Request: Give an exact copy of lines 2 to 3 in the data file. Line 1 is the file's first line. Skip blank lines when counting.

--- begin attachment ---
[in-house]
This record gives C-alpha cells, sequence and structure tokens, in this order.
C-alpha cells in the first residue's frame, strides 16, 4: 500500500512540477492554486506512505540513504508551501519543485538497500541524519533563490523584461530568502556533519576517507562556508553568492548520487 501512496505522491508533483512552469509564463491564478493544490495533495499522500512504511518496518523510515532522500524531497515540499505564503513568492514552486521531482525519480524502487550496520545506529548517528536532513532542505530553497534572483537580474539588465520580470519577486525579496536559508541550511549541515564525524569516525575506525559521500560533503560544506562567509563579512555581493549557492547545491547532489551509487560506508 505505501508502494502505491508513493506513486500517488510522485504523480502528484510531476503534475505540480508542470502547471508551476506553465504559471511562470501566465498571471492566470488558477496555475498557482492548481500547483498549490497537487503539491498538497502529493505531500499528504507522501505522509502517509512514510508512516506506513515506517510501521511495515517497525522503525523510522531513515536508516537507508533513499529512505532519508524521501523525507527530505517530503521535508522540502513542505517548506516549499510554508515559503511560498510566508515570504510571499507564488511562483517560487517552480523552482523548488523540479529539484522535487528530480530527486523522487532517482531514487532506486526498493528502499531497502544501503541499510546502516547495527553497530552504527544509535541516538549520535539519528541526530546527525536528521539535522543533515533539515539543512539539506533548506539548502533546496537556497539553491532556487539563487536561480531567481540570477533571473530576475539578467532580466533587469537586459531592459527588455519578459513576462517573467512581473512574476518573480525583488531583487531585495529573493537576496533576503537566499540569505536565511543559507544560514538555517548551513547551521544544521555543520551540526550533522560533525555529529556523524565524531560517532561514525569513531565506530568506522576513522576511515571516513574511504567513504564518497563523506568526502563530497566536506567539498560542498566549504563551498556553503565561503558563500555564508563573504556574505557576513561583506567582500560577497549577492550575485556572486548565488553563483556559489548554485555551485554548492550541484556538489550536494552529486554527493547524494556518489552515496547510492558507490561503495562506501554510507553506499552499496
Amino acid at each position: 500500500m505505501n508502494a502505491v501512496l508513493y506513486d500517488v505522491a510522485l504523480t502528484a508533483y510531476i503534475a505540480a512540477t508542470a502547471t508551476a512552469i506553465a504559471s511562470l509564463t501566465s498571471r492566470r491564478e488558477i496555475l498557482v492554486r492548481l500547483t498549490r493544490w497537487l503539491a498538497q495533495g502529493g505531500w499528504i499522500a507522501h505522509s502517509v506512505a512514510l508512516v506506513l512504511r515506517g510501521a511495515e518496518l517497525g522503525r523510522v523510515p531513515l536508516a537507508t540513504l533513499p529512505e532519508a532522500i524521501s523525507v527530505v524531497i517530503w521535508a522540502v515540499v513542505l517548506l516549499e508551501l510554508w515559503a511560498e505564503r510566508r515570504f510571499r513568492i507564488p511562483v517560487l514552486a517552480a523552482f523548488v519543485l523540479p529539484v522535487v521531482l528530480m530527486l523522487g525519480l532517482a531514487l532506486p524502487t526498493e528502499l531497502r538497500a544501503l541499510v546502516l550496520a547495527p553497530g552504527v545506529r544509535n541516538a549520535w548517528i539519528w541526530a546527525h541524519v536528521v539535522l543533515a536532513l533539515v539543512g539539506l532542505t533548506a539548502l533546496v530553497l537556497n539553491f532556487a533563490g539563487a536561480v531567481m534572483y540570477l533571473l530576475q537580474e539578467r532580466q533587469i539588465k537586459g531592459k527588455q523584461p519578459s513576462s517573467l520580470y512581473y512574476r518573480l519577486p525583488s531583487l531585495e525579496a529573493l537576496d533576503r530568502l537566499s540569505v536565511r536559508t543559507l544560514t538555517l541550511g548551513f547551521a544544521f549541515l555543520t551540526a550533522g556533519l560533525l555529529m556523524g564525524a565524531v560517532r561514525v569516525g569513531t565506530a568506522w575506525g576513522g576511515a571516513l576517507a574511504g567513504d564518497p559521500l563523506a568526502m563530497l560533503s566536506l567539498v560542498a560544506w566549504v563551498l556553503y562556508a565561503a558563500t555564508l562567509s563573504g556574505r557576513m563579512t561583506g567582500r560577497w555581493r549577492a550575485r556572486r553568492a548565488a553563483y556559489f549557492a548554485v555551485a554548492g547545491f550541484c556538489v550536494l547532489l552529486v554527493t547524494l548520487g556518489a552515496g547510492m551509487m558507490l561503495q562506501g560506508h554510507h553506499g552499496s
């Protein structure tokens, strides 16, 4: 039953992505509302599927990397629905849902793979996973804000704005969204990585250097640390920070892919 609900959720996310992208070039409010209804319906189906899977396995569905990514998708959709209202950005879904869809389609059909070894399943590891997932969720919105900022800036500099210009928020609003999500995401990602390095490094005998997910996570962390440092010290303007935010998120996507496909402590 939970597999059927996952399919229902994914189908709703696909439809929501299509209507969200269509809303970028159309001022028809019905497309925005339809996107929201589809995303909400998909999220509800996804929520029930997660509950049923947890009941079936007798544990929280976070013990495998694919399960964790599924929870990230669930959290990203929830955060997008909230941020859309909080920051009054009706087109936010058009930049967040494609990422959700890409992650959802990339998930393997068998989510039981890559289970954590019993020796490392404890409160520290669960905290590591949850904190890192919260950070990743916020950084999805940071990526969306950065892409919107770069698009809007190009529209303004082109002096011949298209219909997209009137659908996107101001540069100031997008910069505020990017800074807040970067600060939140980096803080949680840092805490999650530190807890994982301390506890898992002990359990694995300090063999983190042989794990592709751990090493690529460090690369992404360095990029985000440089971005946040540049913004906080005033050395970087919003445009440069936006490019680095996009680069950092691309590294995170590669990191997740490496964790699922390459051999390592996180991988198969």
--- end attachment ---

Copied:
This record gives C-alpha cells, sequence and structure tokens, in this order.
C-alpha cells in the first residue's frame, strides 16, 4: 500500500512540477492554486506512505540513504508551501519543485538497500541524519533563490523584461530568502556533519576517507562556508553568492548520487 501512496505522491508533483512552469509564463491564478493544490495533495499522500512504511518496518523510515532522500524531497515540499505564503513568492514552486521531482525519480524502487550496520545506529548517528536532513532542505530553497534572483537580474539588465520580470519577486525579496536559508541550511549541515564525524569516525575506525559521500560533503560544506562567509563579512555581493549557492547545491547532489551509487560506508 505505501508502494502505491508513493506513486500517488510522485504523480502528484510531476503534475505540480508542470502547471508551476506553465504559471511562470501566465498571471492566470488558477496555475498557482492548481500547483498549490497537487503539491498538497502529493505531500499528504507522501505522509502517509512514510508512516506506513515506517510501521511495515517497525522503525523510522531513515536508516537507508533513499529512505532519508524521501523525507527530505517530503521535508522540502513542505517548506516549499510554508515559503511560498510566508515570504510571499507564488511562483517560487517552480523552482523548488523540479529539484522535487528530480530527486523522487532517482531514487532506486526498493528502499531497502544501503541499510546502516547495527553497530552504527544509535541516538549520535539519528541526530546527525536528521539535522543533515533539515539543512539539506533548506539548502533546496537556497539553491532556487539563487536561480531567481540570477533571473530576475539578467532580466533587469537586459531592459527588455519578459513576462517573467512581473512574476518573480525583488531583487531585495529573493537576496533576503537566499540569505536565511543559507544560514538555517548551513547551521544544521555543520551540526550533522560533525555529529556523524565524531560517532561514525569513531565506530568506522576513522576511515571516513574511504567513504564518497563523506568526502563530497566536506567539498560542498566549504563551498556553503565561503558563500555564508563573504556574505557576513561583506567582500560577497549577492550575485556572486548565488553563483556559489548554485555551485554548492550541484556538489550536494552529486554527493547524494556518489552515496547510492558507490561503495562506501554510507553506499552499496